Bringing Endangered Ferrets Back to their Historic Habitat

Seabiscuit and Louise have an important role at the Rocky Mountain Arsenal National Wildlife Refuge (Arsenal) -- and they are up for the challenge. Stationed close to the park's visitor center, these two are the "ambassador" black-footed ferrets of the Arsenal and afford all of the park's visitors a rare and up-close look at one of North America's most endangered mammals.

Black-footed ferrets once numbered in the tens of thousands, but due to loss of habitat and prey, they were brought to the brink of extinction. In fact, in 1986, only 18 ferrets remained in the wild. Thankfully, today these imperiled critters are making a comeback. Collaborative efforts among state and federal agencies, conservation organizations, Native American tribes, and private landowners have helped restore nearly 500 black-footed ferrets in the wild.

Recently, the Arsenal, one of the largest urban wildlife refuges in the county, was selected as the newest reintroduction site for the endangered ferrets. With numerous prairie dog colonies (the ferret's main food source), a healthy expanse of shortgrass prairie, and other plains wildlife such as bison, mule deer, white-tailed deer, coyotes, and eagles, this urban oasis is an ideal location for restoring these predators to their native habitat.

On October 5th, 30 ferrets bred at the National Black-footed Ferret Conservation Center, just north of Fort Collins, were released onto 1,300 acres of prairie dog colonies in the northeast section of the Arsenal. It is an often difficult transition that ferrets make from being captive animals to finding their way in the wild. It involves catching prey, avoiding predators, and learning a new landscape -- all skills that require the energy of youth and quick reflexes that even the best trained ferrets sometimes fail to master. Because of their advanced age, Seabiscuit and Louise will remain near the visitor center, continuing to act as the "face" of their wild kin, and educating visitors of all ages about the important role these animals play in the grassland ecosystem.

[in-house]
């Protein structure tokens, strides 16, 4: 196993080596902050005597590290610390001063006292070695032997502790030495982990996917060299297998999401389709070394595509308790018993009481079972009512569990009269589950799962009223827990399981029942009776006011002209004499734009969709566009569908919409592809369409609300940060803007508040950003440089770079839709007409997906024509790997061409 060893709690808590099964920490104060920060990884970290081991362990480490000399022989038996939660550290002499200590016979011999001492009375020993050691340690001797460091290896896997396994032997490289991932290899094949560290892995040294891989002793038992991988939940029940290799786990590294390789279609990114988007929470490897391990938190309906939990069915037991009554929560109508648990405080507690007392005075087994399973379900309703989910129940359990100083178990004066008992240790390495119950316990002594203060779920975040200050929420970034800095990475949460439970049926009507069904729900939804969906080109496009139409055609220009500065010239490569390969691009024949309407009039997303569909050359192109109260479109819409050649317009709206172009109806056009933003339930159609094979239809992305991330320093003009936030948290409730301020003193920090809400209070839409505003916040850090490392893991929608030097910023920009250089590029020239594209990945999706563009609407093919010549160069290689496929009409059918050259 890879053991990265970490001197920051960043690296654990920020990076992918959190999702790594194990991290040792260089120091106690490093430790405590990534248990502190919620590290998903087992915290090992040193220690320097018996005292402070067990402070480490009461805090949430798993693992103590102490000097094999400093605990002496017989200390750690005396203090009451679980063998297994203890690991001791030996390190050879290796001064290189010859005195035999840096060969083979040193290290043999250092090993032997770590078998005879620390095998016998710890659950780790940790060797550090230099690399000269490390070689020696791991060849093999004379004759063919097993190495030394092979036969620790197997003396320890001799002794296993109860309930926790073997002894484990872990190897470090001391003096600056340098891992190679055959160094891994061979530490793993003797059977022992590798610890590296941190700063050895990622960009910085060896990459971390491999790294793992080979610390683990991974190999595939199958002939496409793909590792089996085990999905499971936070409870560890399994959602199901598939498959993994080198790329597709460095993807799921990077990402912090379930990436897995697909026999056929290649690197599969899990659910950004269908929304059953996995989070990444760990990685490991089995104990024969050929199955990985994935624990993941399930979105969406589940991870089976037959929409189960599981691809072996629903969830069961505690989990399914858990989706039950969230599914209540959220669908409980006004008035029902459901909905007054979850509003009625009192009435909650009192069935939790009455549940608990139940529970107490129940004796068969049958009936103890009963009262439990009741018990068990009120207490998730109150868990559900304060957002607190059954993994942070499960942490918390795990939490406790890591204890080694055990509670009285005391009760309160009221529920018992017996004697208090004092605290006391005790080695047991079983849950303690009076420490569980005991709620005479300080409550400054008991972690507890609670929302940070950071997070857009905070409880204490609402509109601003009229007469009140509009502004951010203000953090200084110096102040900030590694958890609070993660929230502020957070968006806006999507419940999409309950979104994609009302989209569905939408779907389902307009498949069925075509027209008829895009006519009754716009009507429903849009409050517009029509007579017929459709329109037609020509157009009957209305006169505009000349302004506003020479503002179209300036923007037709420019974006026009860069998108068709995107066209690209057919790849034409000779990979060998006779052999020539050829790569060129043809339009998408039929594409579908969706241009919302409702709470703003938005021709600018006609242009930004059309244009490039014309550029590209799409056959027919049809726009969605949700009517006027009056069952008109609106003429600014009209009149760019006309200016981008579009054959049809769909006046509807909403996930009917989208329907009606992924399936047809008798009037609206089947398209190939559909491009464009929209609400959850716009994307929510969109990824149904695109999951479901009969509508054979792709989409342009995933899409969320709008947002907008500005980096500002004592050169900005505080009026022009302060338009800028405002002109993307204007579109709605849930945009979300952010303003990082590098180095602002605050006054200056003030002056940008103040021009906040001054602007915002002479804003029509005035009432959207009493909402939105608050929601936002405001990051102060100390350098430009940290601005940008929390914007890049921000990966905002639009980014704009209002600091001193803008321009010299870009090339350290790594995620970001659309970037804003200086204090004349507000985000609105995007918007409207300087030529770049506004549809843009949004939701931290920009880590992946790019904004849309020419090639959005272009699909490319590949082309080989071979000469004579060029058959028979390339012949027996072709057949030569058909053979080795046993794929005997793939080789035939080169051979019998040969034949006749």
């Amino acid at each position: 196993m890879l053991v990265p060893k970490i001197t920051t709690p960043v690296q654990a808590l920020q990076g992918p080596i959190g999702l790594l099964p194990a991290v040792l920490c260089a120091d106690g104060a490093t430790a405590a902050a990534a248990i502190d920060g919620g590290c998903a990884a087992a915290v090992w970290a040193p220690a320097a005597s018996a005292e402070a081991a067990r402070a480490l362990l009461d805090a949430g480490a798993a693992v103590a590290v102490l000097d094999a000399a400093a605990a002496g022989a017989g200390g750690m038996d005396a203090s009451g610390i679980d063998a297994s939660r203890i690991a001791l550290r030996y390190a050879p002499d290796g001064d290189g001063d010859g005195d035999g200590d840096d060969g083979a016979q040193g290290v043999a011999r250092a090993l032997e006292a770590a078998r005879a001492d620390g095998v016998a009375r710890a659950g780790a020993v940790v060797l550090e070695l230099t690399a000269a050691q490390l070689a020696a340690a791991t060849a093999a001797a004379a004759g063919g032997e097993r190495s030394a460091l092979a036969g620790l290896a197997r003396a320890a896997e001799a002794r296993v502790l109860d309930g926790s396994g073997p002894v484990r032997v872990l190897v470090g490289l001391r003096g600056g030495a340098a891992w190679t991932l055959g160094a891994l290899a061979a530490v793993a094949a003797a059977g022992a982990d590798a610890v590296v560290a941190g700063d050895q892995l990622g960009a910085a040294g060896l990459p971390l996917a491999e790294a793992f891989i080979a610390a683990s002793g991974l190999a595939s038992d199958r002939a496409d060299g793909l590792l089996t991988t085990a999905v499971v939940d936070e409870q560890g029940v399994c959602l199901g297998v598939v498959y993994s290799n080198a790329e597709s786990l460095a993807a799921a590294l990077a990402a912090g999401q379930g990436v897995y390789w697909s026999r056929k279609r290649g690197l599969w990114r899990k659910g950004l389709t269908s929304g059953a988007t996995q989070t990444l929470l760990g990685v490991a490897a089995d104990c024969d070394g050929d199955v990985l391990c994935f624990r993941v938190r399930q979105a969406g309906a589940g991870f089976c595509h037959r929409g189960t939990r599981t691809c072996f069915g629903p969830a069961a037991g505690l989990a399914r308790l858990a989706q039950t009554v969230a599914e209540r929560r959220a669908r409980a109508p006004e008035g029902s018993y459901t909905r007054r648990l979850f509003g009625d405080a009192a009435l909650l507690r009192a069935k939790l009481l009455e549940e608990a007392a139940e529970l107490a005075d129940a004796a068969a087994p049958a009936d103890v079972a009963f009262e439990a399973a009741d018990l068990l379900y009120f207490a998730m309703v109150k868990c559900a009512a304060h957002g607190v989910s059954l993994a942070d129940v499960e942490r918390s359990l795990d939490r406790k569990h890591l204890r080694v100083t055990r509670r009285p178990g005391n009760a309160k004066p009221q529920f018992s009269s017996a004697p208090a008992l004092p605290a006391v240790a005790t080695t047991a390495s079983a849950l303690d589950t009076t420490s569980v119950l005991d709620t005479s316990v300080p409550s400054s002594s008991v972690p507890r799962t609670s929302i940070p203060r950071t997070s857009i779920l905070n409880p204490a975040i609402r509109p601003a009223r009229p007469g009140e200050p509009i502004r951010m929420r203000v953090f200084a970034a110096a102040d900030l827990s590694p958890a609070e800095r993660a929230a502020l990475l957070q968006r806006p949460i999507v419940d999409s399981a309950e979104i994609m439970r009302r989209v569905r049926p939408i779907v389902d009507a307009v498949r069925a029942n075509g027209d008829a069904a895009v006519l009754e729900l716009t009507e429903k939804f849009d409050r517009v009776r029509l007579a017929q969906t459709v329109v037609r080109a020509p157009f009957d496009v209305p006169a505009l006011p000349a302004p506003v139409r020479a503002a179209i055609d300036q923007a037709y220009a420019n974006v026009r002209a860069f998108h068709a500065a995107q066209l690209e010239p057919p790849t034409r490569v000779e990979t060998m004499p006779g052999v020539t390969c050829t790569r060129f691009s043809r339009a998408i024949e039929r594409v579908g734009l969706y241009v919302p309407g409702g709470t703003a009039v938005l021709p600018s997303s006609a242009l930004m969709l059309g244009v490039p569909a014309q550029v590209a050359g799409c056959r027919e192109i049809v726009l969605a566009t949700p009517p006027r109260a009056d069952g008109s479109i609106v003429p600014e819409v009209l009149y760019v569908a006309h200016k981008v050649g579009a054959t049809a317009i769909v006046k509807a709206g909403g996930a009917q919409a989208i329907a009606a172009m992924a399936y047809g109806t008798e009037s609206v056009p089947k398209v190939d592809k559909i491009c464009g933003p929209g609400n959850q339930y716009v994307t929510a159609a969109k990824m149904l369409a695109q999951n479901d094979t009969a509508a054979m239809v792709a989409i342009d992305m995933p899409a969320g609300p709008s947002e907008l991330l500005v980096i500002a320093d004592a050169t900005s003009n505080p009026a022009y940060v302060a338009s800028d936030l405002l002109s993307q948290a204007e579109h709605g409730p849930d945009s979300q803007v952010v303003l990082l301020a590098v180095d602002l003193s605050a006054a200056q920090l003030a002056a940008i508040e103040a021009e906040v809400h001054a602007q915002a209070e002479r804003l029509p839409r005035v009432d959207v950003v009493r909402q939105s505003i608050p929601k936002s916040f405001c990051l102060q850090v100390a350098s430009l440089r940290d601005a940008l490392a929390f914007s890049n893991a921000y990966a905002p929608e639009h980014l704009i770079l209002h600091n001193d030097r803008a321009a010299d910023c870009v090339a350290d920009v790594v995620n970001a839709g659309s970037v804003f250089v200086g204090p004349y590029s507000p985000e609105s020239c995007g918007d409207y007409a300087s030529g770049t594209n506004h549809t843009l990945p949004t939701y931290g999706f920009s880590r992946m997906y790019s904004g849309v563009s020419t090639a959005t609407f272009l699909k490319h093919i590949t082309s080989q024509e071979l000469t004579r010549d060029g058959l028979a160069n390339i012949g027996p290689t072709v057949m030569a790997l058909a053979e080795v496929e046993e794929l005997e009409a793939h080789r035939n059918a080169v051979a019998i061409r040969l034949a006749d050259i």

The black-footed ferret's recovery is a remarkable story. As one of the original animals placed on the endangered species list in 1967, U.S. Fish and Wildlife Service began a captive breeding program to prevent this native species from going extinct when its population in the wild plummeted to 18 individuals. Because the ferret was federally protected, funding and other resources were available to help establish six captive breeding facilities across the United States, including two in Colorado. The Endangered Species Act (ESA), our nation's cornerstone and most popular conservation law, was essential in saving the black-footed ferret from the brink of extinction.

But while the ESA has provided us with countless conservation success stories like the one above, today some in Congress are trying to dismantle this bedrock conservation law, piece by piece. Too often the ESA is wrongly blamed by its foes for all sorts of economic woes. Unfortunately, these groups today have too many willing allies in Congress to do their bidding. In fact, since January 2015, Congress has been flooded with more than 80 bills, amendments, and riders, including numerous provisions in the funding bills for the Department of the Interior and other agencies, designed to weaken the ESA or remove protections for specific listed species.

Congressional efforts to dismantle the ESA are in stark contrast to Coloradans' attitudes regarding endangered species protection. A recent poll conducted by Tulchin Research shows strong a majority of Colorado residents support the ESA and believe decisions about which imperiled species should or should not be protected under the law should be made by U.S. Fish and Wildlife Service biologists, not by members of Congress. Specifically, 80 percent of likely 2016 Colorado voters support the ESA and 87 percent believe that decisions about federal protections for specific species should be made by biologists.

These poll results should send a strong message to Colorado's elected officials -- broad-based support for the ESA extends across the political spectrum and Coloradans want endangered species conservation decisions left to the scientists, not politicians.

Even as we celebrate the return of the black-footed ferret to the Arsenal, the law that made it possible to save the ferret from extinction and has been the source of many similar conservation success stories, the Endangered Species Act, is under growing attacks. Now is the time to roll up our sleeves and take on these special interests, so that the Seabiscuits and Louises of the animal world stand a fighting chance.